Do stress free jobs exist?

posted 2 years ago in Career
Post # 16
Member
336 posts
Helper bee
  • Wedding: August 2015

Boy, I’m a college professor, and it never would have occurred to me to call my job low stress or stress free.  Eight years to get the Ph.D., two years as a visiting prof looking for a tenure track job, six years on the tenure track trying to publish and build a dossier impressive enough to get tenure (at a time when academic publishing is shrinking) while managing classes and committees in the meantime… then I finally got tenrue, and that makes me “elibigle” for all kinds of new service and administrative roles.  I love my job, I love the newfound security that I have from finally being tenured (18 years after starting down this road!), and I absolutely love that I can do some of it at home in my pajamas, but I don’t know any full time, tenure-track academics who don’t work 60 hours a week.

Post # 17
Member
1953 posts
Buzzing bee
  • Wedding: February 2016

My job is relatively low stress but it’s mostly because I don’t actually care about my job and my work pays literally no attention to what I do. I feel like I’m employed to literally tick a box, which is also part of the reason I’m looking to leave because they don’t care about my work or about me.

Post # 18
Member
1366 posts
Bumble bee

Jobs in customer service cause me intense stress. My current job is internal facing and it makes a big difference.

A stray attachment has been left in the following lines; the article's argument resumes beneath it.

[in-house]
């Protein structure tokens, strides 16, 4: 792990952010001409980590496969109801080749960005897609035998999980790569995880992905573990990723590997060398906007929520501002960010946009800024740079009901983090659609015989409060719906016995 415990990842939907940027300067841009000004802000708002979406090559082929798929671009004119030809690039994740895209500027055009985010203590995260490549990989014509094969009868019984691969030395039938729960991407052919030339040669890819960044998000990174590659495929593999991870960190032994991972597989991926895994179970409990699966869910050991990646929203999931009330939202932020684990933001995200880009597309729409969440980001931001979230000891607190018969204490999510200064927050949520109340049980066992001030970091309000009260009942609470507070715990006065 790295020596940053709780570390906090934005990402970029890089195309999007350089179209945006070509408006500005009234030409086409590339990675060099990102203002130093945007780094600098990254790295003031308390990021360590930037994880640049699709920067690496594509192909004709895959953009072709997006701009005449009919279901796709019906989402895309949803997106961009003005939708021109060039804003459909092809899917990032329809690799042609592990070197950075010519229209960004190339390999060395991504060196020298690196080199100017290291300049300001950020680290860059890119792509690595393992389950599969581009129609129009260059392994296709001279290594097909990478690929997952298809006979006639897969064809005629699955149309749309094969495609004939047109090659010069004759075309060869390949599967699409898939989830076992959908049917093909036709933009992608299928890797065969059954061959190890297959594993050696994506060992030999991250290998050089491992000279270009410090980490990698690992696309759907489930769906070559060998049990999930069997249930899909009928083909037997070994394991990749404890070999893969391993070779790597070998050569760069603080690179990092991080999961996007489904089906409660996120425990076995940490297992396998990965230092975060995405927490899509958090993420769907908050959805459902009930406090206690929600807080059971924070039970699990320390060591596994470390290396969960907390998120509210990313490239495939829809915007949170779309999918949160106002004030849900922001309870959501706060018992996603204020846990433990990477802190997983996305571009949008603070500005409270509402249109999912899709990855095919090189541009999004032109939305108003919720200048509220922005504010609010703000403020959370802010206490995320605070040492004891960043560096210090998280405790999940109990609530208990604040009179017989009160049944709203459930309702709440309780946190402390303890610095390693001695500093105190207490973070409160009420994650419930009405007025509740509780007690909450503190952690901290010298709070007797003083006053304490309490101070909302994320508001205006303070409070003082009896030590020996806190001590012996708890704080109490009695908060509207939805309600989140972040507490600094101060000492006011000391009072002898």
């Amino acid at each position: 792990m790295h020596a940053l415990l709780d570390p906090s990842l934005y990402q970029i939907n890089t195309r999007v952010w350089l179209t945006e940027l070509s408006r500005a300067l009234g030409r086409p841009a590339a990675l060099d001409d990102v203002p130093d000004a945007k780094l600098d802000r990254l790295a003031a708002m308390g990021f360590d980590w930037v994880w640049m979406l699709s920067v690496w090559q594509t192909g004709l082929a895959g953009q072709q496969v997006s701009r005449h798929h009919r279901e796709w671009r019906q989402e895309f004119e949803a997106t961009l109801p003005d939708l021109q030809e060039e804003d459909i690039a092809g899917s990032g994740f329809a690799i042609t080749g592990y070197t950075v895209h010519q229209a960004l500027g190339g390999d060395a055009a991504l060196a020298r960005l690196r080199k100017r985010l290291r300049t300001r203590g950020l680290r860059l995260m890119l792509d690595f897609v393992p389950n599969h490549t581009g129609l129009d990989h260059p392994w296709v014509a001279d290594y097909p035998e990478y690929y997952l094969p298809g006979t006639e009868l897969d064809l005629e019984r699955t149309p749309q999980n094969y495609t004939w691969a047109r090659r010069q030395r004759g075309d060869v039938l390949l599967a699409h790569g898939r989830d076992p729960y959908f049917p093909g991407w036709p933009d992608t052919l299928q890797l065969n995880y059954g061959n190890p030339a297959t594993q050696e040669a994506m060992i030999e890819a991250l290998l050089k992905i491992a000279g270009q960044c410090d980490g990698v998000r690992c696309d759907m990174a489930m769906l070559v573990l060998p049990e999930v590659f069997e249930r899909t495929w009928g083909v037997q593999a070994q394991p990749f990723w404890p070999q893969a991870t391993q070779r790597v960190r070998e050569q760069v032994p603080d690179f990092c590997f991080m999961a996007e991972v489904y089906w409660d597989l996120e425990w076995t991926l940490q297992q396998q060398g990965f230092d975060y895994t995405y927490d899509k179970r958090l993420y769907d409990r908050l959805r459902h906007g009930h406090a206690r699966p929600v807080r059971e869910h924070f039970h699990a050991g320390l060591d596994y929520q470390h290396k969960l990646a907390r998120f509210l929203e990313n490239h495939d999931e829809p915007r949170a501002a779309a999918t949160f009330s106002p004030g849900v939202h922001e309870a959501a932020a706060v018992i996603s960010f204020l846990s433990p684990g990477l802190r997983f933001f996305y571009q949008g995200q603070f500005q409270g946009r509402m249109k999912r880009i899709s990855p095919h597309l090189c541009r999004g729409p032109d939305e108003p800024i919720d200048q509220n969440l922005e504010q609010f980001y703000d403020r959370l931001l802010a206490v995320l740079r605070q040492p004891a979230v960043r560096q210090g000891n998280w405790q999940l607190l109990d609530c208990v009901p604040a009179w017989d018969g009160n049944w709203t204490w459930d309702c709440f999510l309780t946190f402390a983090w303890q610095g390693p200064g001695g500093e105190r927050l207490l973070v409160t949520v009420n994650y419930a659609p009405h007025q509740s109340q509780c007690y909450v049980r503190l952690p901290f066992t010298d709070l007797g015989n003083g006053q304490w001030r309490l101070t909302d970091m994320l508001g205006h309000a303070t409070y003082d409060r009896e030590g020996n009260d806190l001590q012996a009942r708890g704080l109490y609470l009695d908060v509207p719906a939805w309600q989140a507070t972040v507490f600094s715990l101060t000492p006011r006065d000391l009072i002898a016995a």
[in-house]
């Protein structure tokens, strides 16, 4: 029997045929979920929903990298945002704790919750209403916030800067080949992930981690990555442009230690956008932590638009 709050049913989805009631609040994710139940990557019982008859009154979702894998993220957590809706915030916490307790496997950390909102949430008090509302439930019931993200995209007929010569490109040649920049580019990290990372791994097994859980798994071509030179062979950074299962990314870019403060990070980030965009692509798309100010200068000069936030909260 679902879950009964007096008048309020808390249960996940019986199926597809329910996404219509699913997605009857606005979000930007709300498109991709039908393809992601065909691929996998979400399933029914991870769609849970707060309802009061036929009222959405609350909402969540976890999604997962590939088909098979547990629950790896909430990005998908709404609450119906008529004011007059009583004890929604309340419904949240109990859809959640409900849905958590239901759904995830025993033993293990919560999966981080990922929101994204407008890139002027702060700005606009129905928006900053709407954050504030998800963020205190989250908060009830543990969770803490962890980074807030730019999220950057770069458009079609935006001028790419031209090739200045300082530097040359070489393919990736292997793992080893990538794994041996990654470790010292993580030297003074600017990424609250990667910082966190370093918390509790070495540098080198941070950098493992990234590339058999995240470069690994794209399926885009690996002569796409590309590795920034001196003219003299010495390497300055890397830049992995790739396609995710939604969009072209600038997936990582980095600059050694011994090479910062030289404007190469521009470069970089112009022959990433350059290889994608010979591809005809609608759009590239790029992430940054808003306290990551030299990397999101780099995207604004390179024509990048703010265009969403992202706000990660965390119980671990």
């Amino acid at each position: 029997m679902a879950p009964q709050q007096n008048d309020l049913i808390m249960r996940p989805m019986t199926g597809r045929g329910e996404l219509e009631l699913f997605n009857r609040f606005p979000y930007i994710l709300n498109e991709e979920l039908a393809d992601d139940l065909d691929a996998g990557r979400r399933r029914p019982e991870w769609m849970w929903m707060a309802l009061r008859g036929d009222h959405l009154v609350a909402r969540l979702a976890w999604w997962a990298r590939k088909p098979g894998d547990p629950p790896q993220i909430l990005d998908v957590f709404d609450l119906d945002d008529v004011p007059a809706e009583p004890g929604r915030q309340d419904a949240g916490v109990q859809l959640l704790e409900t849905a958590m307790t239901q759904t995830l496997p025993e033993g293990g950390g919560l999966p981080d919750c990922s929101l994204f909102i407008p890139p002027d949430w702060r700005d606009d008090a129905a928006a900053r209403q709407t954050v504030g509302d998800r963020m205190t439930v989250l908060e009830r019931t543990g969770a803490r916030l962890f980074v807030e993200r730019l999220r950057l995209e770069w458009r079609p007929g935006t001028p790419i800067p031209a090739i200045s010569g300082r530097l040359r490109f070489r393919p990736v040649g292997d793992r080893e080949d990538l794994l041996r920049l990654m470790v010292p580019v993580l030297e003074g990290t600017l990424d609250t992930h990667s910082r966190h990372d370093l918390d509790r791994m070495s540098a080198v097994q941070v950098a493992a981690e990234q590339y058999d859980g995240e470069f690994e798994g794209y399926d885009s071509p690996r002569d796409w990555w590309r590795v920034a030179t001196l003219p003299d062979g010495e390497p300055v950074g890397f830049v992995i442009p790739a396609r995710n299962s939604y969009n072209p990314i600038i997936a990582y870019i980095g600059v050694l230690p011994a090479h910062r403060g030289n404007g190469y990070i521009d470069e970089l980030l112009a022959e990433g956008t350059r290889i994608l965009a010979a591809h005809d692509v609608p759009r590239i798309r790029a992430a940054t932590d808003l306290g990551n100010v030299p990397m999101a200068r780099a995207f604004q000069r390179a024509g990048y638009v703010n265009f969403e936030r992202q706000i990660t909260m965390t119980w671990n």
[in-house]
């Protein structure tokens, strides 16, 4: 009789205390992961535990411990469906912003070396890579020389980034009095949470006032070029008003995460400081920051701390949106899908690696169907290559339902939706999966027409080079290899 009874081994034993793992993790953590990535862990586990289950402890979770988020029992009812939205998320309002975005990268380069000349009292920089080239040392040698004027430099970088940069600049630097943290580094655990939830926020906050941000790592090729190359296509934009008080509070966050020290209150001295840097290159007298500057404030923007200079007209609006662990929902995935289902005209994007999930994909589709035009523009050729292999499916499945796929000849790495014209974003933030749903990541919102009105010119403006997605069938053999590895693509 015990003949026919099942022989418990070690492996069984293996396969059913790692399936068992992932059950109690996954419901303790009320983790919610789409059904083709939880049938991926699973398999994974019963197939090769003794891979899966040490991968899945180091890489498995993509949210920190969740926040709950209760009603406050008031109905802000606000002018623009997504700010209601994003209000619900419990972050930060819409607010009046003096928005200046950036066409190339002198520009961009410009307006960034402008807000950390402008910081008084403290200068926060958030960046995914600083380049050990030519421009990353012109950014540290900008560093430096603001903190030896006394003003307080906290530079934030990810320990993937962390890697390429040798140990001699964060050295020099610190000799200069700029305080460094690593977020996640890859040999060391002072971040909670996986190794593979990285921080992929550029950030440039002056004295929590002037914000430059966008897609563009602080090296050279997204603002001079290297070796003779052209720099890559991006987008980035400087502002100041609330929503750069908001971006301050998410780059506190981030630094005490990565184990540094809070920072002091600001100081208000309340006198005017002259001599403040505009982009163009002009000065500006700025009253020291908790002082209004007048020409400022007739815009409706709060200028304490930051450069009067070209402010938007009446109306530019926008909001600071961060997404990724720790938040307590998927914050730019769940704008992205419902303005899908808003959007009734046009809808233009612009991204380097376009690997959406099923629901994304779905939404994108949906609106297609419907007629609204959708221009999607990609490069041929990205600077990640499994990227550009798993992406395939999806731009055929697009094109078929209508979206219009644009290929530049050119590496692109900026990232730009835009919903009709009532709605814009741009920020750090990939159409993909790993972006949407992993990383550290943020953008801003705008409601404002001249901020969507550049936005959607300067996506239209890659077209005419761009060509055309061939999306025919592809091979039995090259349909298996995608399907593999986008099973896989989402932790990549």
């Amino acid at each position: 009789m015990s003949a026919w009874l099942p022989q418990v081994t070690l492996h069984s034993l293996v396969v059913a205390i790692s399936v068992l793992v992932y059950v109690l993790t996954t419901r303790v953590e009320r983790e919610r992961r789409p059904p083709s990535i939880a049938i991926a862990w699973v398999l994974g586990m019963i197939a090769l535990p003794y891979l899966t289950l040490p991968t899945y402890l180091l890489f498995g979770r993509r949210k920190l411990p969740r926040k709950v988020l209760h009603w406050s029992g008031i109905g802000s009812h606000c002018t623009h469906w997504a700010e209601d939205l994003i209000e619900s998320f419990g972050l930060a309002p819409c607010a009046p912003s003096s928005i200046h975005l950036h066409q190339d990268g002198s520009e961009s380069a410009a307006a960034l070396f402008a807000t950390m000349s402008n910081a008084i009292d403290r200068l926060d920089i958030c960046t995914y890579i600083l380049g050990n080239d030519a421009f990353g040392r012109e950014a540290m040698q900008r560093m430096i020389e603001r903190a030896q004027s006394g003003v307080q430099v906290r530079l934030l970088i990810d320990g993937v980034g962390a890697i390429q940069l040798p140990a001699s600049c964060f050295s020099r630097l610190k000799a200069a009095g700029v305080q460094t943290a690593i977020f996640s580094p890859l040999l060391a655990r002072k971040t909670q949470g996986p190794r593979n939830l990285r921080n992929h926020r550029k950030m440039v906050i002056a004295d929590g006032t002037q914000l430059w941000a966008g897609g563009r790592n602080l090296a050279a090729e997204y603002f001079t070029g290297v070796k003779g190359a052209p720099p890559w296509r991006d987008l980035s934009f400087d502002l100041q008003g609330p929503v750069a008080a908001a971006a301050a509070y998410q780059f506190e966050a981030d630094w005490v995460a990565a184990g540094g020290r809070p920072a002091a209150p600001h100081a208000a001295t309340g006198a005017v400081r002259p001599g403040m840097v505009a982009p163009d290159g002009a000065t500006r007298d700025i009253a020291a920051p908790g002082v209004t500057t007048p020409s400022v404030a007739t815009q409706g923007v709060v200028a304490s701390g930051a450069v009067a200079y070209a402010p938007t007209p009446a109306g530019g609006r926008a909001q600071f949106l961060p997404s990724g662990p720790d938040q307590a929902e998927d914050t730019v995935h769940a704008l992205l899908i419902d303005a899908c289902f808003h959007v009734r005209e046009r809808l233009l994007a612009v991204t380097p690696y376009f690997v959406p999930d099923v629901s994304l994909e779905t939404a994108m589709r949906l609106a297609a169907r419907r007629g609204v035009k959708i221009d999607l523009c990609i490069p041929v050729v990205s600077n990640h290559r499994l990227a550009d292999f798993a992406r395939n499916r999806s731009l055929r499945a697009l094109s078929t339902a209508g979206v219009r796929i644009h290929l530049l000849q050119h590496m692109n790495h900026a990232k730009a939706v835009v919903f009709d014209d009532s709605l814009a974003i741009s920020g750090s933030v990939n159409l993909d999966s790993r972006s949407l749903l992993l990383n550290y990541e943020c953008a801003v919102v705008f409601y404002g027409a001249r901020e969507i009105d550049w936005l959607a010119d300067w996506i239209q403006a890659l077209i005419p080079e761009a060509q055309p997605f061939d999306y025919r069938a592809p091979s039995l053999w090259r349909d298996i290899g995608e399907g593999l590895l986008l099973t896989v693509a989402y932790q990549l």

Post # 19
Member
671 posts
Busy bee

Honestly, unless you work in medicine or international politics, there’s no reason for your job to be stressful. 

Any job is stress free if you don’t wrap your entire psyche into it. 

You work in customer service and a customer isn’t happy? Too bad for them, you being stressed will just make your interaction with the next customer worse and not solve anything. 

Your quarterly reports are due? Cool, finish them. You don’t need to stress about it. 

Stress can be a great motivator to get stuff done, but it often is used instead to make people feel important. 

OMG I’M SO STRESSED is often code for “look at me I do important things”. 

I’m amazing at my job, but I don’t stress about it. I also know that if I were to get hit by a bus tomorrow, my coworkers would carry on without me, and the work would get done. Maybe not the way I’d do it, but it’d get done, so why worry?

TL;DR any job is low stress if you don’t stress about it. 

Post # 20
Member
1979 posts
Buzzing bee
  • Wedding: May 2016

ive had a stress free job before i went to high stress job. And you know what, i prefer the high stress one. I found my previous job boring after a while. I had mastered everything after being there 4 years, and there was nothing left to really learn. After awhile i found it mind numbing.

i had to go through hell and high water at my current one in the beginning, looking back im glad i have stuck it out cause i have learned way more then the previous one. And there is still plenty of room for growth. 

Post # 21
Member
1979 posts
Buzzing bee
  • Wedding: May 2016

beesaredyingatanalarmingrate :  i wouldnt necessarily agree, im sure being a cop in certain situations is stressful, a firefighter im sure has some stress in their line of duty. I know for a fact an air traffic controller is the most stressful job out there today, etc. 

i dont think saying my job is stressful translates to “look at me im important.” 

Post # 22
Member
671 posts
Busy bee

Kslim13 :  Obviously by medicine and international politics I didn’t mean exclusively medicine and international politics. But unless your life or the life of someone else is in danger because of your actions, I highly doubt that most office jobs are super stressful. 

The same kind of person who gets stressed out because they have a presentation in front of their C-levels is also probably going to be the same person who is stressed out because the ice cream parlor they work at has a line out the door. It’s a personality trait more than a factor of work. 

Post # 23
Member
336 posts
Helper bee
  • Wedding: August 2015